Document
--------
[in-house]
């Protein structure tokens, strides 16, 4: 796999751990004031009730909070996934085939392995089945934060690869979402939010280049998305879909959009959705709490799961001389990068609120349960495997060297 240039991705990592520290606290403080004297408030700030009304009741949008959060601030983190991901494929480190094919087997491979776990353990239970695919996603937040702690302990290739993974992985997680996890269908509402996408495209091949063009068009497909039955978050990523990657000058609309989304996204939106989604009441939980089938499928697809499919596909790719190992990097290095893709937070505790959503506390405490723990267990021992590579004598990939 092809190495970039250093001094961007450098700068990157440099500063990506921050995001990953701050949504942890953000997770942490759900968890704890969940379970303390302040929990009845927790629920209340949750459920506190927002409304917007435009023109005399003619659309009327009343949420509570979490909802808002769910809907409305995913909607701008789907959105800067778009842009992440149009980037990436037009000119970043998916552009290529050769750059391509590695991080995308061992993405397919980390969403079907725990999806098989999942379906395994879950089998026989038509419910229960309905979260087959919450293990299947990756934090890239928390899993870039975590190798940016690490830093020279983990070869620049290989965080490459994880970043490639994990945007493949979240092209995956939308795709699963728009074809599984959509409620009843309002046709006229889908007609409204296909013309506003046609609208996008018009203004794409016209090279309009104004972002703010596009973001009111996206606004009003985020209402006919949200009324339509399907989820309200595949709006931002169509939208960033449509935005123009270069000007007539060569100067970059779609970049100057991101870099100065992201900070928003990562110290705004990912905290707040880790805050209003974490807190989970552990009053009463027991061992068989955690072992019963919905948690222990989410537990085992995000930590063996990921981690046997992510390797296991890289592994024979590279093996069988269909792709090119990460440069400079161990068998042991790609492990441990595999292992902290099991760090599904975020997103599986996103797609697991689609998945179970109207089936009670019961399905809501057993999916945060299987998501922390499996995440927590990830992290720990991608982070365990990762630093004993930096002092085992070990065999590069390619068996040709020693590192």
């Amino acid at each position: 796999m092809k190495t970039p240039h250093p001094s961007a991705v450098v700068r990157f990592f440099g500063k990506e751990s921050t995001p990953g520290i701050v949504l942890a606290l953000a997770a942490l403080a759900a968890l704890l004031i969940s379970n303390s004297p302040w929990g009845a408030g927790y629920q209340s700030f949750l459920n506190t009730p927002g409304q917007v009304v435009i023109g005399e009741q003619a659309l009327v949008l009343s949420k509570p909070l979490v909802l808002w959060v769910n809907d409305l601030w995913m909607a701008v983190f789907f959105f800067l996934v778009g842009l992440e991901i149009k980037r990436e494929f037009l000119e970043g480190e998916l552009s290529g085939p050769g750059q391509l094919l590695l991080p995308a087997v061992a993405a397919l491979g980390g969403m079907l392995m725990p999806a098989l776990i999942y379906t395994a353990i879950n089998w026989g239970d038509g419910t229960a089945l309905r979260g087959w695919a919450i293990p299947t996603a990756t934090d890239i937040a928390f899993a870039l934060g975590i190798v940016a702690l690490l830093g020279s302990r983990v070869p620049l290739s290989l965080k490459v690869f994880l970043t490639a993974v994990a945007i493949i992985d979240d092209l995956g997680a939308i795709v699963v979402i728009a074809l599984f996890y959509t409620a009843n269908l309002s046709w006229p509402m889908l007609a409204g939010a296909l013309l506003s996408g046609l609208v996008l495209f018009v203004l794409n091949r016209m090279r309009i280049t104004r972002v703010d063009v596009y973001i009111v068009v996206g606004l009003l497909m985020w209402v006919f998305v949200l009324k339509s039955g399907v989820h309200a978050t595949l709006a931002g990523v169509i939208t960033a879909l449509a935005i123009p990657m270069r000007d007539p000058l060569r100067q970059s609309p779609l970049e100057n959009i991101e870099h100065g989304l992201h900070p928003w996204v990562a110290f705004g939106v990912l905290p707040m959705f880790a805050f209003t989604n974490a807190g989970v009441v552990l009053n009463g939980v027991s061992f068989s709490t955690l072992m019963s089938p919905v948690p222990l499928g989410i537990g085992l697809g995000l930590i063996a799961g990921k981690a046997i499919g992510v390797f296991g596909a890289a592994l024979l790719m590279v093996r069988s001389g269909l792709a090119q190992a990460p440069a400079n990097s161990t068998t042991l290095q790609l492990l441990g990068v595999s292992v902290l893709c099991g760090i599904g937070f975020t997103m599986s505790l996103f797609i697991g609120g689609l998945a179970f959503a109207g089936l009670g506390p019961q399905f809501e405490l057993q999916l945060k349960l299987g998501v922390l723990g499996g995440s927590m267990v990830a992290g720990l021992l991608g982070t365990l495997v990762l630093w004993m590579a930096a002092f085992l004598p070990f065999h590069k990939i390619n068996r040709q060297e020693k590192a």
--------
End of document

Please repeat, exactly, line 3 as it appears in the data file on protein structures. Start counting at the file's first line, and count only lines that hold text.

């Amino acid at each position: 796999m092809k190495t970039p240039h250093p001094s961007a991705v450098v700068r990157f990592f440099g500063k990506e751990s921050t995001p990953g520290i701050v949504l942890a606290l953000a997770a942490l403080a759900a968890l704890l004031i969940s379970n303390s004297p302040w929990g009845a408030g927790y629920q209340s700030f949750l459920n506190t009730p927002g409304q917007v009304v435009i023109g005399e009741q003619a659309l009327v949008l009343s949420k509570p909070l979490v909802l808002w959060v769910n809907d409305l601030w995913m909607a701008v983190f789907f959105f800067l996934v778009g842009l992440e991901i149009k980037r990436e494929f037009l000119e970043g480190e998916l552009s290529g085939p050769g750059q391509l094919l590695l991080p995308a087997v061992a993405a397919l491979g980390g969403m079907l392995m725990p999806a098989l776990i999942y379906t395994a353990i879950n089998w026989g239970d038509g419910t229960a089945l309905r979260g087959w695919a919450i293990p299947t996603a990756t934090d890239i937040a928390f899993a870039l934060g975590i190798v940016a702690l690490l830093g020279s302990r983990v070869p620049l290739s290989l965080k490459v690869f994880l970043t490639a993974v994990a945007i493949i992985d979240d092209l995956g997680a939308i795709v699963v979402i728009a074809l599984f996890y959509t409620a009843n269908l309002s046709w006229p509402m889908l007609a409204g939010a296909l013309l506003s996408g046609l609208v996008l495209f018009v203004l794409n091949r016209m090279r309009i280049t104004r972002v703010d063009v596009y973001i009111v068009v996206g606004l009003l497909m985020w209402v006919f998305v949200l009324k339509s039955g399907v989820h309200a978050t595949l709006a931002g990523v169509i939208t960033a879909l449509a935005i123009p990657m270069r000007d007539p000058l060569r100067q970059s609309p779609l970049e100057n959009i991101e870099h100065g989304l992201h900070p928003w996204v990562a110290f705004g939106v990912l905290p707040m959705f880790a805050f209003t989604n974490a807190g989970v009441v552990l009053n009463g939980v027991s061992f068989s709490t955690l072992m019963s089938p919905v948690p222990l499928g989410i537990g085992l697809g995000l930590i063996a799961g990921k981690a046997i499919g992510v390797f296991g596909a890289a592994l024979l790719m590279v093996r069988s001389g269909l792709a090119q190992a990460p440069a400079n990097s161990t068998t042991l290095q790609l492990l441990g990068v595999s292992v902290l893709c099991g760090i599904g937070f975020t997103m599986s505790l996103f797609i697991g609120g689609l998945a179970f959503a109207g089936l009670g506390p019961q399905f809501e405490l057993q999916l945060k349960l299987g998501v922390l723990g499996g995440s927590m267990v990830a992290g720990l021992l991608g982070t365990l495997v990762l630093w004993m590579a930096a002092f085992l004598p070990f065999h590069k990939i390619n068996r040709q060297e020693k590192a």